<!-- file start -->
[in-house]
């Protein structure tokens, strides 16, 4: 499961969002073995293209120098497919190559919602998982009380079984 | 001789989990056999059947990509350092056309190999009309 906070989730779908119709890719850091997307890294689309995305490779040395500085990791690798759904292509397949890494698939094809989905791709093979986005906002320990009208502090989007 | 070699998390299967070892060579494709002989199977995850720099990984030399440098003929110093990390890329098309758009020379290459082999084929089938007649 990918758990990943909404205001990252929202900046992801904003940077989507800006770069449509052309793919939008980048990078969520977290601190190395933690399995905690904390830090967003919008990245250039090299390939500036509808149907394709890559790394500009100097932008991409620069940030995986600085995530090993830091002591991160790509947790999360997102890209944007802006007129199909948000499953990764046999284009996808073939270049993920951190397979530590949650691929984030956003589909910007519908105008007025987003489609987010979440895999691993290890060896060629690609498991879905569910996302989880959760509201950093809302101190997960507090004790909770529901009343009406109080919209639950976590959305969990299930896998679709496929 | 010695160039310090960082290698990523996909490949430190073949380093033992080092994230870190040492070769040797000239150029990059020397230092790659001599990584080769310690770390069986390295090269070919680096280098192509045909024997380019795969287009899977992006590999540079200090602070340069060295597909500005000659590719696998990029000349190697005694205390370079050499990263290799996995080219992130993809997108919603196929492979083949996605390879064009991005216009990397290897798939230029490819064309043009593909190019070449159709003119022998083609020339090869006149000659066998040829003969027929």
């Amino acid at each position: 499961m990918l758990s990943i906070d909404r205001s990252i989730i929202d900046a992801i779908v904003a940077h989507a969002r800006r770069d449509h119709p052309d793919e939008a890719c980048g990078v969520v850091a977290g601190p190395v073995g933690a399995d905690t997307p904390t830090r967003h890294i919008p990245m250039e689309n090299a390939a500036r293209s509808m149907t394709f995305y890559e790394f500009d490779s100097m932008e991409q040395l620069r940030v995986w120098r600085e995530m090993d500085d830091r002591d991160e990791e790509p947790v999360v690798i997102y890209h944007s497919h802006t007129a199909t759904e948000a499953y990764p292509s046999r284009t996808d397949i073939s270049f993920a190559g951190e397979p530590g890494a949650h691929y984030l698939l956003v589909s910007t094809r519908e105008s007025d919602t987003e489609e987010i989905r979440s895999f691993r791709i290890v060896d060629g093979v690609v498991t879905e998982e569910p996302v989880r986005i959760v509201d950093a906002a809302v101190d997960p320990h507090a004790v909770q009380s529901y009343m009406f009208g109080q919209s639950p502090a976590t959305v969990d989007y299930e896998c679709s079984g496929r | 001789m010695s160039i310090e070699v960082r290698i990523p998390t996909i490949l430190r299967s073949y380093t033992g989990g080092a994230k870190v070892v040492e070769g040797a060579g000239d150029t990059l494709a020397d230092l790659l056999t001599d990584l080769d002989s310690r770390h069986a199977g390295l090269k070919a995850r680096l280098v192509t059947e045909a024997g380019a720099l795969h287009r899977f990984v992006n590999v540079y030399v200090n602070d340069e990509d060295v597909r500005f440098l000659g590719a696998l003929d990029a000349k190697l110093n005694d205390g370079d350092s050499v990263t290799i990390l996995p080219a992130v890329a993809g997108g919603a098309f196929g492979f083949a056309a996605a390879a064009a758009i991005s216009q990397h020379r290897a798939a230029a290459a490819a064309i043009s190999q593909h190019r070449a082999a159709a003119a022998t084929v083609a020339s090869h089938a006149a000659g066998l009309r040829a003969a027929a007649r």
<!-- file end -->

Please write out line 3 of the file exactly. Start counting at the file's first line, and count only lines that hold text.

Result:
């Amino acid at each position: 499961m990918l758990s990943i906070d909404r205001s990252i989730i929202d900046a992801i779908v904003a940077h989507a969002r800006r770069d449509h119709p052309d793919e939008a890719c980048g990078v969520v850091a977290g601190p190395v073995g933690a399995d905690t997307p904390t830090r967003h890294i919008p990245m250039e689309n090299a390939a500036r293209s509808m149907t394709f995305y890559e790394f500009d490779s100097m932008e991409q040395l620069r940030v995986w120098r600085e995530m090993d500085d830091r002591d991160e990791e790509p947790v999360v690798i997102y890209h944007s497919h802006t007129a199909t759904e948000a499953y990764p292509s046999r284009t996808d397949i073939s270049f993920a190559g951190e397979p530590g890494a949650h691929y984030l698939l956003v589909s910007t094809r519908e105008s007025d919602t987003e489609e987010i989905r979440s895999f691993r791709i290890v060896d060629g093979v690609v498991t879905e998982e569910p996302v989880r986005i959760v509201d950093a906002a809302v101190d997960p320990h507090a004790v909770q009380s529901y009343m009406f009208g109080q919209s639950p502090a976590t959305v969990d989007y299930e896998c679709s079984g496929r | 001789m010695s160039i310090e070699v960082r290698i990523p998390t996909i490949l430190r299967s073949y380093t033992g989990g080092a994230k870190v070892v040492e070769g040797a060579g000239d150029t990059l494709a020397d230092l790659l056999t001599d990584l080769d002989s310690r770390h069986a199977g390295l090269k070919a995850r680096l280098v192509t059947e045909a024997g380019a720099l795969h287009r899977f990984v992006n590999v540079y030399v200090n602070d340069e990509d060295v597909r500005f440098l000659g590719a696998l003929d990029a000349k190697l110093n005694d205390g370079d350092s050499v990263t290799i990390l996995p080219a992130v890329a993809g997108g919603a098309f196929g492979f083949a056309a996605a390879a064009a758009i991005s216009q990397h020379r290897a798939a230029a290459a490819a064309i043009s190999q593909h190019r070449a082999a159709a003119a022998t084929v083609a020339s090869h089938a006149a000659g066998l009309r040829a003969a027929a007649r």